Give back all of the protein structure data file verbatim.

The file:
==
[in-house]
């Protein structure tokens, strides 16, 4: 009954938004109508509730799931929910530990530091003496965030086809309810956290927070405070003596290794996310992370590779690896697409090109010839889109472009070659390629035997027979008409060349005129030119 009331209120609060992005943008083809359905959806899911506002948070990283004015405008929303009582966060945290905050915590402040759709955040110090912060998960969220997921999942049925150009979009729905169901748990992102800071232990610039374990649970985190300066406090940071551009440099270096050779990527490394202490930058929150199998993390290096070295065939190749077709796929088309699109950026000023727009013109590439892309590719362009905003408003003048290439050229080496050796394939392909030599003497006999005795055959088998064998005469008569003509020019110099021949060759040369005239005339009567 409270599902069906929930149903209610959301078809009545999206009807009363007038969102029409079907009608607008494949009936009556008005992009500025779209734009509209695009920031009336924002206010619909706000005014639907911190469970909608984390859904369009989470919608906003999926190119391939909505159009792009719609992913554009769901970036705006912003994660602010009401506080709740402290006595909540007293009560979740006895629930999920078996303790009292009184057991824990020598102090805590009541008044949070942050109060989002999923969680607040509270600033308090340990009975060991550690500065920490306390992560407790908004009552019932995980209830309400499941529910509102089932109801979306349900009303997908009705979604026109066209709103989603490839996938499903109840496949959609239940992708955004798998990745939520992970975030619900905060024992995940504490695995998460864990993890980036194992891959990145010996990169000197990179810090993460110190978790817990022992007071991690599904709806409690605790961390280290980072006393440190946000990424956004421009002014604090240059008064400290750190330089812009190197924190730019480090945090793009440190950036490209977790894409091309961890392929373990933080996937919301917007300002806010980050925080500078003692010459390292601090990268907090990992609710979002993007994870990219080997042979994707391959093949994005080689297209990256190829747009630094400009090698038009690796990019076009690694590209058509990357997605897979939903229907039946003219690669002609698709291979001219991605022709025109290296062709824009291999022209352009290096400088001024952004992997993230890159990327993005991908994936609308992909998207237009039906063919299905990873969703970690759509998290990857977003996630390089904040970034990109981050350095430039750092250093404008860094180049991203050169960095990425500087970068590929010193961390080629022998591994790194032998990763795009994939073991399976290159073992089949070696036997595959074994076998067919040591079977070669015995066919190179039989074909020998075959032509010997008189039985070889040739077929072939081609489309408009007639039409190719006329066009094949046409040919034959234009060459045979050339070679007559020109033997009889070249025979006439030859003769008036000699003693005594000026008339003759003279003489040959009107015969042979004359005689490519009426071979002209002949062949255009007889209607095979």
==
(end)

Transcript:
[in-house]
């Protein structure tokens, strides 16, 4: 009954938004109508509730799931929910530990530091003496965030086809309810956290927070405070003596290794996310992370590779690896697409090109010839889109472009070659390629035997027979008409060349005129030119 009331209120609060992005943008083809359905959806899911506002948070990283004015405008929303009582966060945290905050915590402040759709955040110090912060998960969220997921999942049925150009979009729905169901748990992102800071232990610039374990649970985190300066406090940071551009440099270096050779990527490394202490930058929150199998993390290096070295065939190749077709796929088309699109950026000023727009013109590439892309590719362009905003408003003048290439050229080496050796394939392909030599003497006999005795055959088998064998005469008569003509020019110099021949060759040369005239005339009567 409270599902069906929930149903209610959301078809009545999206009807009363007038969102029409079907009608607008494949009936009556008005992009500025779209734009509209695009920031009336924002206010619909706000005014639907911190469970909608984390859904369009989470919608906003999926190119391939909505159009792009719609992913554009769901970036705006912003994660602010009401506080709740402290006595909540007293009560979740006895629930999920078996303790009292009184057991824990020598102090805590009541008044949070942050109060989002999923969680607040509270600033308090340990009975060991550690500065920490306390992560407790908004009552019932995980209830309400499941529910509102089932109801979306349900009303997908009705979604026109066209709103989603490839996938499903109840496949959609239940992708955004798998990745939520992970975030619900905060024992995940504490695995998460864990993890980036194992891959990145010996990169000197990179810090993460110190978790817990022992007071991690599904709806409690605790961390280290980072006393440190946000990424956004421009002014604090240059008064400290750190330089812009190197924190730019480090945090793009440190950036490209977790894409091309961890392929373990933080996937919301917007300002806010980050925080500078003692010459390292601090990268907090990992609710979002993007994870990219080997042979994707391959093949994005080689297209990256190829747009630094400009090698038009690796990019076009690694590209058509990357997605897979939903229907039946003219690669002609698709291979001219991605022709025109290296062709824009291999022209352009290096400088001024952004992997993230890159990327993005991908994936609308992909998207237009039906063919299905990873969703970690759509998290990857977003996630390089904040970034990109981050350095430039750092250093404008860094180049991203050169960095990425500087970068590929010193961390080629022998591994790194032998990763795009994939073991399976290159073992089949070696036997595959074994076998067919040591079977070669015995066919190179039989074909020998075959032509010997008189039985070889040739077929072939081609489309408009007639039409190719006329066009094949046409040919034959234009060459045979050339070679007559020109033997009889070249025979006439030859003769008036000699003693005594000026008339003759003279003489040959009107015969042979004359005689490519009426071979002209002949062949255009007889209607095979």